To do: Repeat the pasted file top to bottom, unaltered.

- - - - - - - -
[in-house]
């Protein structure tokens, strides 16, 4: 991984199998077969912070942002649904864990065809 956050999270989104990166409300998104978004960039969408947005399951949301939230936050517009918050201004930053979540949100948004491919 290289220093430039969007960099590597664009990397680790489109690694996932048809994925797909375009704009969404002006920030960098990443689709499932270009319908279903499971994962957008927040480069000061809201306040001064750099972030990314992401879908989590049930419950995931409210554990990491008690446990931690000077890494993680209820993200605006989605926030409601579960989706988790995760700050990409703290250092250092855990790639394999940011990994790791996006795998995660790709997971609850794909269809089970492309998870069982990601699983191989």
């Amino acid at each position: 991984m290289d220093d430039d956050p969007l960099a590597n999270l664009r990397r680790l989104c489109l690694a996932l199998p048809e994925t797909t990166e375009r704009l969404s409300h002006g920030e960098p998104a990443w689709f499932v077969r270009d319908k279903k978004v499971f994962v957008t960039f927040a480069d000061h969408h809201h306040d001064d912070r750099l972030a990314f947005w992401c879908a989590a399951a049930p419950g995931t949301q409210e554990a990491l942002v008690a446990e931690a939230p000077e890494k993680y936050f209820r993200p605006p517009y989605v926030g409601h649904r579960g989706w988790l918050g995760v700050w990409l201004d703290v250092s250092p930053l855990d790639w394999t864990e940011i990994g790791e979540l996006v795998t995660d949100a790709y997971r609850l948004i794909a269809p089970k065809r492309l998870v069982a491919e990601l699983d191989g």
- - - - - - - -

[in-house]
């Protein structure tokens, strides 16, 4: 991984199998077969912070942002649904864990065809 956050999270989104990166409300998104978004960039969408947005399951949301939230936050517009918050201004930053979540949100948004491919 290289220093430039969007960099590597664009990397680790489109690694996932048809994925797909375009704009969404002006920030960098990443689709499932270009319908279903499971994962957008927040480069000061809201306040001064750099972030990314992401879908989590049930419950995931409210554990990491008690446990931690000077890494993680209820993200605006989605926030409601579960989706988790995760700050990409703290250092250092855990790639394999940011990994790791996006795998995660790709997971609850794909269809089970492309998870069982990601699983191989």
């Amino acid at each position: 991984m290289d220093d430039d956050p969007l960099a590597n999270l664009r990397r680790l989104c489109l690694a996932l199998p048809e994925t797909t990166e375009r704009l969404s409300h002006g920030e960098p998104a990443w689709f499932v077969r270009d319908k279903k978004v499971f994962v957008t960039f927040a480069d000061h969408h809201h306040d001064d912070r750099l972030a990314f947005w992401c879908a989590a399951a049930p419950g995931t949301q409210e554990a990491l942002v008690a446990e931690a939230p000077e890494k993680y936050f209820r993200p605006p517009y989605v926030g409601h649904r579960g989706w988790l918050g995760v700050w990409l201004d703290v250092s250092p930053l855990d790639w394999t864990e940011i990994g790791e979540l996006v795998t995660d949100a790709y997971r609850l948004i794909a269809p089970k065809r492309l998870v069982a491919e990601l699983d191989g």